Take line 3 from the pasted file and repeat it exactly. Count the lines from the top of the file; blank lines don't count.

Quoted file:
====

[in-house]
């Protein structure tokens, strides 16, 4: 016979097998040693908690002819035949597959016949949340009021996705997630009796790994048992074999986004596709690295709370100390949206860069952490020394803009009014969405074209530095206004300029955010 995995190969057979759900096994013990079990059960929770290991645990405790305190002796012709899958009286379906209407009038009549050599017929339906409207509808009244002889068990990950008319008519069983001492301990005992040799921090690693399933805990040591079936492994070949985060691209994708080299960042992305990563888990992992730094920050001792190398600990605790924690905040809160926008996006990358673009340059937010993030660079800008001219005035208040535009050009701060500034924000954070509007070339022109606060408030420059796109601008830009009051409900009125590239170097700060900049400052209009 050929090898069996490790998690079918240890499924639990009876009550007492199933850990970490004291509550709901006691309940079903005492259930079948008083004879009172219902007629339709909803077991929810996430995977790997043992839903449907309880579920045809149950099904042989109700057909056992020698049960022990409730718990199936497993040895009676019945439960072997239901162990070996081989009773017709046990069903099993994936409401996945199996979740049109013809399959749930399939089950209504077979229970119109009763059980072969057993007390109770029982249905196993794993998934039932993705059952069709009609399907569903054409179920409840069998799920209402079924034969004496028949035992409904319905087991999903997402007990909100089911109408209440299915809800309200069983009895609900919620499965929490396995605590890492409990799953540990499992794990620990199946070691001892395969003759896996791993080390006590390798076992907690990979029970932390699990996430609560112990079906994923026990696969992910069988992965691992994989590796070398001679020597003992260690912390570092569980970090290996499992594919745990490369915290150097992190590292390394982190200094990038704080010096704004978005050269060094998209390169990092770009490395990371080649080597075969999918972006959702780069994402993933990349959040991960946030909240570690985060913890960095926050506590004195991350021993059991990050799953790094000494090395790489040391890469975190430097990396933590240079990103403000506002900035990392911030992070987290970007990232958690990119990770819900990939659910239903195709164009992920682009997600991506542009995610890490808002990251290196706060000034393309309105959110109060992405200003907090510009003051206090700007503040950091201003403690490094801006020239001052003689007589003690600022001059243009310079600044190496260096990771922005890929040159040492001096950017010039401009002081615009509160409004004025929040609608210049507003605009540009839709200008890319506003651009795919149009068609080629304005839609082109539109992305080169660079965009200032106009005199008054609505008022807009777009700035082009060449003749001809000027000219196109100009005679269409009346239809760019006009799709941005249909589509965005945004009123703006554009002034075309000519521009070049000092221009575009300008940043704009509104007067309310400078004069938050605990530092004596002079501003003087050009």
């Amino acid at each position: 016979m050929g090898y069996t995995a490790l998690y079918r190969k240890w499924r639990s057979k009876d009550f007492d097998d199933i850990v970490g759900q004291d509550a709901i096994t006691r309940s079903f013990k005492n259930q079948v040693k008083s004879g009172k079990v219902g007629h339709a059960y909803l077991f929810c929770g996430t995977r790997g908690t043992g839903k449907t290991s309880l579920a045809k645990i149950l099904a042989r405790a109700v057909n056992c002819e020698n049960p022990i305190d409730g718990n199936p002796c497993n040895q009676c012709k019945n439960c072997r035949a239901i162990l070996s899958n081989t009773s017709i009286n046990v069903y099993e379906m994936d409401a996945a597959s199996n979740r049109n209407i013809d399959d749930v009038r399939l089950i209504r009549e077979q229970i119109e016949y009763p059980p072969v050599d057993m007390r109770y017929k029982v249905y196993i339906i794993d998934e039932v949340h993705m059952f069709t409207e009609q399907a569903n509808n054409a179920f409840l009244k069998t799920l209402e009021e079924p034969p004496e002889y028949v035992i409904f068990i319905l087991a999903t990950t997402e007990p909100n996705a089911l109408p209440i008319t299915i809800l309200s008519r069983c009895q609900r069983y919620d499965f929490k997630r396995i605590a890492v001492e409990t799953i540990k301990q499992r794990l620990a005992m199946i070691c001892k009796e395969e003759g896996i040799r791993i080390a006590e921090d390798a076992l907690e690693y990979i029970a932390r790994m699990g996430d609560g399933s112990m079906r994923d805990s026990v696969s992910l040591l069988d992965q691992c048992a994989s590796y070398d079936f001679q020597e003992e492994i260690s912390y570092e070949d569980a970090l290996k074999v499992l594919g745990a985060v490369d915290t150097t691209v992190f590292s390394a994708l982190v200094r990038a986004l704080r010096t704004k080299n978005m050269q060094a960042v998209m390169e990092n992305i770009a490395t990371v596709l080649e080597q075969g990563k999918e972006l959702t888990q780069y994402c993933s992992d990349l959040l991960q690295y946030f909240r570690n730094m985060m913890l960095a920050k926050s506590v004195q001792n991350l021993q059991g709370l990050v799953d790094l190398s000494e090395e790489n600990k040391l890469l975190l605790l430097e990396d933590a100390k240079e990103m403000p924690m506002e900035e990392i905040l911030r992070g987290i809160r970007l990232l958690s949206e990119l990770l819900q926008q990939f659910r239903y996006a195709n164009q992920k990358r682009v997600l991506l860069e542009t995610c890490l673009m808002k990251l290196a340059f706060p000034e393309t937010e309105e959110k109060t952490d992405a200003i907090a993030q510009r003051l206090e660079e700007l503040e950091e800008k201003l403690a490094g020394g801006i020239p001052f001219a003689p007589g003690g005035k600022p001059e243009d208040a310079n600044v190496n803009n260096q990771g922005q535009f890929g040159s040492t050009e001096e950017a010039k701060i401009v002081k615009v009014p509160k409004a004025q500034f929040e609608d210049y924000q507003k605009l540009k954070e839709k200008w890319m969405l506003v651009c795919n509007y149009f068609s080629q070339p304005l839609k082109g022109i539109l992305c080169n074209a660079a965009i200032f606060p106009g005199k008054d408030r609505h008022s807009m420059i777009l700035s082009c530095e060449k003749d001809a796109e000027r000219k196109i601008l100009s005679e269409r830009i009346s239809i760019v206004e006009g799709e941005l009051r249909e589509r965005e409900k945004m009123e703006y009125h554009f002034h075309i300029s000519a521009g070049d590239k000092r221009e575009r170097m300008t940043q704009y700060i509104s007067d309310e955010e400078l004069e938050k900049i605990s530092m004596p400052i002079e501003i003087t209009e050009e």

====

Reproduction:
């Amino acid at each position: 016979m050929g090898y069996t995995a490790l998690y079918r190969k240890w499924r639990s057979k009876d009550f007492d097998d199933i850990v970490g759900q004291d509550a709901i096994t006691r309940s079903f013990k005492n259930q079948v040693k008083s004879g009172k079990v219902g007629h339709a059960y909803l077991f929810c929770g996430t995977r790997g908690t043992g839903k449907t290991s309880l579920a045809k645990i149950l099904a042989r405790a109700v057909n056992c002819e020698n049960p022990i305190d409730g718990n199936p002796c497993n040895q009676c012709k019945n439960c072997r035949a239901i162990l070996s899958n081989t009773s017709i009286n046990v069903y099993e379906m994936d409401a996945a597959s199996n979740r049109n209407i013809d399959d749930v009038r399939l089950i209504r009549e077979q229970i119109e016949y009763p059980p072969v050599d057993m007390r109770y017929k029982v249905y196993i339906i794993d998934e039932v949340h993705m059952f069709t409207e009609q399907a569903n509808n054409a179920f409840l009244k069998t799920l209402e009021e079924p034969p004496e002889y028949v035992i409904f068990i319905l087991a999903t990950t997402e007990p909100n996705a089911l109408p209440i008319t299915i809800l309200s008519r069983c009895q609900r069983y919620d499965f929490k997630r396995i605590a890492v001492e409990t799953i540990k301990q499992r794990l620990a005992m199946i070691c001892k009796e395969e003759g896996i040799r791993i080390a006590e921090d390798a076992l907690e690693y990979i029970a932390r790994m699990g996430d609560g399933s112990m079906r994923d805990s026990v696969s992910l040591l069988d992965q691992c048992a994989s590796y070398d079936f001679q020597e003992e492994i260690s912390y570092e070949d569980a970090l290996k074999v499992l594919g745990a985060v490369d915290t150097t691209v992190f590292s390394a994708l982190v200094r990038a986004l704080r010096t704004k080299n978005m050269q060094a960042v998209m390169e990092n992305i770009a490395t990371v596709l080649e080597q075969g990563k999918e972006l959702t888990q780069y994402c993933s992992d990349l959040l991960q690295y946030f909240r570690n730094m985060m913890l960095a920050k926050s506590v004195q001792n991350l021993q059991g709370l990050v799953d790094l190398s000494e090395e790489n600990k040391l890469l975190l605790l430097e990396d933590a100390k240079e990103m403000p924690m506002e900035e990392i905040l911030r992070g987290i809160r970007l990232l958690s949206e990119l990770l819900q926008q990939f659910r239903y996006a195709n164009q992920k990358r682009v997600l991506l860069e542009t995610c890490l673009m808002k990251l290196a340059f706060p000034e393309t937010e309105e959110k109060t952490d992405a200003i907090a993030q510009r003051l206090e660079e700007l503040e950091e800008k201003l403690a490094g020394g801006i020239p001052f001219a003689p007589g003690g005035k600022p001059e243009d208040a310079n600044v190496n803009n260096q990771g922005q535009f890929g040159s040492t050009e001096e950017a010039k701060i401009v002081k615009v009014p509160k409004a004025q500034f929040e609608d210049y924000q507003k605009l540009k954070e839709k200008w890319m969405l506003v651009c795919n509007y149009f068609s080629q070339p304005l839609k082109g022109i539109l992305c080169n074209a660079a965009i200032f606060p106009g005199k008054d408030r609505h008022s807009m420059i777009l700035s082009c530095e060449k003749d001809a796109e000027r000219k196109i601008l100009s005679e269409r830009i009346s239809i760019v206004e006009g799709e941005l009051r249909e589509r965005e409900k945004m009123e703006y009125h554009f002034h075309i300029s000519a521009g070049d590239k000092r221009e575009r170097m300008t940043q704009y700060i509104s007067d309310e955010e400078l004069e938050k900049i605990s530092m004596p400052i002079e501003i003087t209009e050009e």